Academic Claudia Heiss considers the disconnect between the population and the forces of law and order, which still resort to violence in a way inherited from the dictatorship. Now on the ground himself, Guzmán is appalled by the armed response, which feels more vindictive than co-ordinated. Doctor Natalia Henríquez laments this knee-jerk repression and explains how people knew they had to change the constitution to break the cycle. Consequently, they formed Open Councils, which were backed by an artistic outpouring that was encapsulated by the poem `Un Violador en Tu Camino' (`A Rapist In Your Path') by the feminist collective, Las Tesis, which is comprised of Daffne Valdés, Paula Cometa, Lea Cáceres, and Sibila Sotomayor.
The latter expounds on the purpose of the verse and the demand for dignity that extends beyond purely feminist concerns. Over footage of a vast crowd of chanting in unison, the power of the accusations against the establishment is undeniable and deeply moving. Heiss takes up the argument and demands an end of elitism in Chilean politics and calls for a constituent assembly to represent all of the people (including the oppressed indigenous communities) and ditch the conservatism that has become entrenched during the Pinochet era.
Following a referendum in which 80% voted for an assembly, it gathered in the parliament chamber that had lain empty for decades. First on the agenda was a new constitution and lawyer Damaris Abarca and psychologist Alondra Carrillo speak about the responsibility of getting the draft right. Student Valentina Miranda was one of the deputies who brought experience of life on the lowest rungs to the chamber and she speaks with passion and optimism.
Convention chair Elisa Loncón is a specialist in Mapuche culture and she feels that a wind of change is blowing through Chile and her slogan, `Marichiweu', symbolised the will of the people to win the day. Guzmán hopes that they will realise the dreams he shared with Allende and that the country he imagined will finally come about. On the second anniversary of the 2019 protests, a crowd knocked down the wall erected around the plinth of the removed statue of General Manuel Baquedano. He hopes this marks the end of an era, but the chess-loving Abarca fears that the end game may not be so easy to attain.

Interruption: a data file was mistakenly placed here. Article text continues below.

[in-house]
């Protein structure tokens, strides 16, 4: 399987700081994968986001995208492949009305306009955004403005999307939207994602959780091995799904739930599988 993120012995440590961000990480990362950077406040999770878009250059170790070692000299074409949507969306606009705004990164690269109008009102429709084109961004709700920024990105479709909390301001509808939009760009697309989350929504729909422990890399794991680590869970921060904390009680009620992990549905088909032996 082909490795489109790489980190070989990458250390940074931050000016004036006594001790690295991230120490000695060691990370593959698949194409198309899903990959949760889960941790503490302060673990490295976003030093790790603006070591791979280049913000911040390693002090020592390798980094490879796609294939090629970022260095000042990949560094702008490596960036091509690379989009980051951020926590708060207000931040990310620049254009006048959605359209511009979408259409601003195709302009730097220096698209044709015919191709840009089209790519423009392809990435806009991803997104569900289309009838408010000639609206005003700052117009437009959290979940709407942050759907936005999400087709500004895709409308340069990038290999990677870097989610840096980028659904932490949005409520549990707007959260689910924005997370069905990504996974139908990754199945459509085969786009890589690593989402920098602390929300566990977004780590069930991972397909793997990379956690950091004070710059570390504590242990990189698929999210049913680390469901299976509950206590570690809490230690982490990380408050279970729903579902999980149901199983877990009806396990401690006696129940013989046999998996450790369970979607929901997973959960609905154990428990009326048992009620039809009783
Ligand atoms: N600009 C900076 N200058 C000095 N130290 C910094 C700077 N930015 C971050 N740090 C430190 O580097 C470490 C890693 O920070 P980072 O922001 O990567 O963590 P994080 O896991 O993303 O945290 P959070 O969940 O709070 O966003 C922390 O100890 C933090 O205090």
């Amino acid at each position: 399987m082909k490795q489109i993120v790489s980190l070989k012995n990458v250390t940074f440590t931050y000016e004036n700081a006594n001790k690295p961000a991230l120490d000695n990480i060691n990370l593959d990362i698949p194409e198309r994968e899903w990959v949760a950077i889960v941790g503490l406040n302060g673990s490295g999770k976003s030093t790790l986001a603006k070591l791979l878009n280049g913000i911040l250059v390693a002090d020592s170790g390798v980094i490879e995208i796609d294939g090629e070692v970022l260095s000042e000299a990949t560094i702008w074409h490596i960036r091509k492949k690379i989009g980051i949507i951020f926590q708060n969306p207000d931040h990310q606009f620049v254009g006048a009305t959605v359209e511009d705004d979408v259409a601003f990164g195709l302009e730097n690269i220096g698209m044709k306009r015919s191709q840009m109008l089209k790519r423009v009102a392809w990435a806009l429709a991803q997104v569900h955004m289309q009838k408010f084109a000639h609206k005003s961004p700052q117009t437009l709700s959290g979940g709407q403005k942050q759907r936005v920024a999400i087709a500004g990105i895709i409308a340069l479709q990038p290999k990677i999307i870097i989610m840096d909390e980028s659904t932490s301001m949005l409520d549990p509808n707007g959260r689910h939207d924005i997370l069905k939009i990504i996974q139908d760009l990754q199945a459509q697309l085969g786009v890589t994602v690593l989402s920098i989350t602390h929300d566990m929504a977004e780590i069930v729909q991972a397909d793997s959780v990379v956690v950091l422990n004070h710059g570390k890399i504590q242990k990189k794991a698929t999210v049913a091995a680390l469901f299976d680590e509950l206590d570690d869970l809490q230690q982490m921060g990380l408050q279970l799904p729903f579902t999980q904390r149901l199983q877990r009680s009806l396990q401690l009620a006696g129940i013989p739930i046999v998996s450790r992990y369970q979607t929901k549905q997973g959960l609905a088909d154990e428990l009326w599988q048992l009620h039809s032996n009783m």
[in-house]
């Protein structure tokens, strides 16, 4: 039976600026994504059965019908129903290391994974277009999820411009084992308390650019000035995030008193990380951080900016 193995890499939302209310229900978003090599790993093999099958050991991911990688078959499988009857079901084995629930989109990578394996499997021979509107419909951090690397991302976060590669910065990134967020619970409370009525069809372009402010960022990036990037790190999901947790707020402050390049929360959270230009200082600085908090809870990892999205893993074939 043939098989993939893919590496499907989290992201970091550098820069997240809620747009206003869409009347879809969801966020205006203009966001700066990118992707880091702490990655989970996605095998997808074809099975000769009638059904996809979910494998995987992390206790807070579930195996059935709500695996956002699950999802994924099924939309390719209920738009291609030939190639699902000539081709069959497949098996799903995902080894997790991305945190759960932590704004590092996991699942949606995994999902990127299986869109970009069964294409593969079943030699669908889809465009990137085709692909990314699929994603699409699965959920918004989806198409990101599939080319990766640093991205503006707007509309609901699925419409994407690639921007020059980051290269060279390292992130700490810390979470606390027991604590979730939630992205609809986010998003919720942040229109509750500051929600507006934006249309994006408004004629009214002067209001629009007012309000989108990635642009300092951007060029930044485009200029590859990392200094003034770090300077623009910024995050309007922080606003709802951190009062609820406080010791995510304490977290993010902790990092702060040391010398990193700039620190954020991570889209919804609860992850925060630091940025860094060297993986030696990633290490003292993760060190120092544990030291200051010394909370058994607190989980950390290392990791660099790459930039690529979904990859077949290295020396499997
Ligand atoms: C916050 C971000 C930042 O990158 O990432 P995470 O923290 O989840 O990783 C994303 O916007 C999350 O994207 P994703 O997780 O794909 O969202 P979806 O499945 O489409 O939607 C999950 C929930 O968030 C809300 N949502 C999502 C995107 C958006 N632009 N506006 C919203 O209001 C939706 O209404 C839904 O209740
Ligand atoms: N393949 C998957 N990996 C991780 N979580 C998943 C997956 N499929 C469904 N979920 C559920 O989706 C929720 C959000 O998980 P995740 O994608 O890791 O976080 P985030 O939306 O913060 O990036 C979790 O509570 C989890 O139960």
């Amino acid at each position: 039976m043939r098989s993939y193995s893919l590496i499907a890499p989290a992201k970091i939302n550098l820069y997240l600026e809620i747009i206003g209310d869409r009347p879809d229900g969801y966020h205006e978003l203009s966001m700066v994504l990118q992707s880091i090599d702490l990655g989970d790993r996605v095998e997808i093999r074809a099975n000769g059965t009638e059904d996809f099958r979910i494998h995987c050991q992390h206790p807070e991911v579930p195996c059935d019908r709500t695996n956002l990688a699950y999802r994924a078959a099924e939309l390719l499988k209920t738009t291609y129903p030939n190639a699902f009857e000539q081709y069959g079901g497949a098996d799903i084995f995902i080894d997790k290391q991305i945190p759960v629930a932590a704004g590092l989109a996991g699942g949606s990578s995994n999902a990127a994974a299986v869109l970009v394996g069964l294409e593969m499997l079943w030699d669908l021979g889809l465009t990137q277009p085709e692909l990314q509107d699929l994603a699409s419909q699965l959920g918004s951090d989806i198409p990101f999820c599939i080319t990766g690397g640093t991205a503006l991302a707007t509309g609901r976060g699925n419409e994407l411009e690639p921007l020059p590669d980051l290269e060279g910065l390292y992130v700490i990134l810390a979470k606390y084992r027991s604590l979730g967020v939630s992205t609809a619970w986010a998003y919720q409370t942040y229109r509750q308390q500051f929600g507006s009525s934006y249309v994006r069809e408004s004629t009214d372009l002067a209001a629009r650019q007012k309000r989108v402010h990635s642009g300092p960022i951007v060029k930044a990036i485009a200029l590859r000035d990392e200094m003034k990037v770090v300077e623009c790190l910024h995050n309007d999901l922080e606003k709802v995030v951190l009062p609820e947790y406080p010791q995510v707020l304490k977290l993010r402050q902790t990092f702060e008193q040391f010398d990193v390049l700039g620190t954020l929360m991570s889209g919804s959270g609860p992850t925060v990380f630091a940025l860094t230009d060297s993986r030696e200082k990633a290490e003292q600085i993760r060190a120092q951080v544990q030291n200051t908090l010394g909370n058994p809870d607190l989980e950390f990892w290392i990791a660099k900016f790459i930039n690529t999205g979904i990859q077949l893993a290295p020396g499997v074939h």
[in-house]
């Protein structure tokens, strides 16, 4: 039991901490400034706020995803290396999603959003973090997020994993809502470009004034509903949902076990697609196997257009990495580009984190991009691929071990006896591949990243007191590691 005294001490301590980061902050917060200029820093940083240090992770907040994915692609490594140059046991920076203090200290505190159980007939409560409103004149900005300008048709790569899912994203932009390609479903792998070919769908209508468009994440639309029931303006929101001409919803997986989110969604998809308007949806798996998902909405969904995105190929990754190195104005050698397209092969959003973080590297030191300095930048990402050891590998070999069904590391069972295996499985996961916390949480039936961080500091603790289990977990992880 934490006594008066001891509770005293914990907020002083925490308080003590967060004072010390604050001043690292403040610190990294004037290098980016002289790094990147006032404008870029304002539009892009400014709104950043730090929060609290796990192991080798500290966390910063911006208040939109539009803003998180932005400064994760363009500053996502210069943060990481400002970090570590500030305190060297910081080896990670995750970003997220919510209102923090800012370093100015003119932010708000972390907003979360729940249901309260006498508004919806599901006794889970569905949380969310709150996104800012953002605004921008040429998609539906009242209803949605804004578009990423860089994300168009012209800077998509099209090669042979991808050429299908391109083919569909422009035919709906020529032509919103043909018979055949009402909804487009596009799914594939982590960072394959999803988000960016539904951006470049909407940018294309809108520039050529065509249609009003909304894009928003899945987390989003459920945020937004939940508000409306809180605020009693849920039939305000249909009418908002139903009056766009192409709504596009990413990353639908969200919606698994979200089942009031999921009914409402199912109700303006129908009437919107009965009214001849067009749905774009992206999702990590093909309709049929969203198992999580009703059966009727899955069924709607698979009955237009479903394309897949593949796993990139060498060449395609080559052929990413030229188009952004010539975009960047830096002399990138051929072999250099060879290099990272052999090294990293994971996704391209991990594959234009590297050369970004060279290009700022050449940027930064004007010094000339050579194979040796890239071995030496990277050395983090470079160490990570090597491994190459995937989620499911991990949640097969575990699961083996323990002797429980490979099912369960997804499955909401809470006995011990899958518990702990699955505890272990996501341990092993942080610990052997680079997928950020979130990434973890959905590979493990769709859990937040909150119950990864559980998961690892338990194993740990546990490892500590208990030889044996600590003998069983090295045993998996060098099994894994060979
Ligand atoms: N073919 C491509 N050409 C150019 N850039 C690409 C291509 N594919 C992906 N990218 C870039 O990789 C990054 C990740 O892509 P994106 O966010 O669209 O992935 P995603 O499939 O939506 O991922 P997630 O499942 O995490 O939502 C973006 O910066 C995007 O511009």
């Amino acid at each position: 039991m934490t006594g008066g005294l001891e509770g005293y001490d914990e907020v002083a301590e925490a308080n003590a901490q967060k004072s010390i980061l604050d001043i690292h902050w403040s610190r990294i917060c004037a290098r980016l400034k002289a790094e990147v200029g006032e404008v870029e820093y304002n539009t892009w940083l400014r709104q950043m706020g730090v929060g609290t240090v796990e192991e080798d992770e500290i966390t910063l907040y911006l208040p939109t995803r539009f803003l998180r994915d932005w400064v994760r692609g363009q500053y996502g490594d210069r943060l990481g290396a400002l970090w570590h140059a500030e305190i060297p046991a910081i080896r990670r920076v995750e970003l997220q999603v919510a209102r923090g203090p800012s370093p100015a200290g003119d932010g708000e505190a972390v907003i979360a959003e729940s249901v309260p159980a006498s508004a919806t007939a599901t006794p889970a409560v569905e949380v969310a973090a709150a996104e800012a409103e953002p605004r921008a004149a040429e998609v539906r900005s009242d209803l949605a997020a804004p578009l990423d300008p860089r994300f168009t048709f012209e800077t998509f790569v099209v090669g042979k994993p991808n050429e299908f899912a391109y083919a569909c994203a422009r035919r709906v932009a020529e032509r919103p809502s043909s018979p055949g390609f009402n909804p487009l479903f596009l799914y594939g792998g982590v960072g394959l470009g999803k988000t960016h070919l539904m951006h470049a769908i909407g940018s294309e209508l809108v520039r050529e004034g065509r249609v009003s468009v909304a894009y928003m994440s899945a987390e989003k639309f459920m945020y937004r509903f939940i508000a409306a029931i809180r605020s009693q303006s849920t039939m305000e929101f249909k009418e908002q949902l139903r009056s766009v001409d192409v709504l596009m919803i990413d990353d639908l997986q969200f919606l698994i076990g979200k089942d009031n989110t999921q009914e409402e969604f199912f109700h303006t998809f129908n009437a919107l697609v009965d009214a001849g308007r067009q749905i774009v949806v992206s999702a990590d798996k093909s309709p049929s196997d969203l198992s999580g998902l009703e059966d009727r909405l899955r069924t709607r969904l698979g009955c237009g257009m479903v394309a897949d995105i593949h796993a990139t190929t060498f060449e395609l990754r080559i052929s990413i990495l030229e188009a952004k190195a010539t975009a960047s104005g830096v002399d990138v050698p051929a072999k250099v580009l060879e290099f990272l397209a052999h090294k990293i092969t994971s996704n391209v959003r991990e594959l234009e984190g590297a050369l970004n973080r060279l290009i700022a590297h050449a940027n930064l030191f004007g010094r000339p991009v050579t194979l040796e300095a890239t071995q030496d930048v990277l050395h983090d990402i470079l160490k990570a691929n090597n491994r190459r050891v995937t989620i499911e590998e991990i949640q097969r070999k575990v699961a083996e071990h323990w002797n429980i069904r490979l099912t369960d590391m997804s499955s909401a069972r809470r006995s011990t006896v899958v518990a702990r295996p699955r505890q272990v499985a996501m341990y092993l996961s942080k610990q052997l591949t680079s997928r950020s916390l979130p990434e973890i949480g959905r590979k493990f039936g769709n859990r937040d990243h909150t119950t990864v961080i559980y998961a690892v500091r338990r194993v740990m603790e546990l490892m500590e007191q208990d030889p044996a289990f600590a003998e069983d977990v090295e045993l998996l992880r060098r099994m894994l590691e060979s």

Closing with Boric thanking the women of Chile during his inauguration speech in March 2022, Guzmán places monochrome inset footage from 1973 beside the credit crawl both to link events 50 years apart and to warn about the fragility of democracy and the need to be vigilant in order to consolidate the new phase in the country's complex history.
An invaluable document that boldly adopts the perspective of the women who seized the moment regardless of personal risk, this may not be Guzmán's most personal, poetic, or profound insight into Chile's turbulent recent history, but it's easily the most upbeat. His admiration for the interviewees is evident and the eloquence of Catalina Garay, Claudia Heiss, and Sibila Sotomayor is particularly poignant and potent.
The wearing of masks on the streets and in the Convention chamber intriguingly links tear gas and Covid-19, but the detail contextualises events and renders the sacrifices made by the protesters all the more telling. One hopes that Guzmán is able to see the new edifice rise up on the stones in the square, but his lifetime's witness will long live on.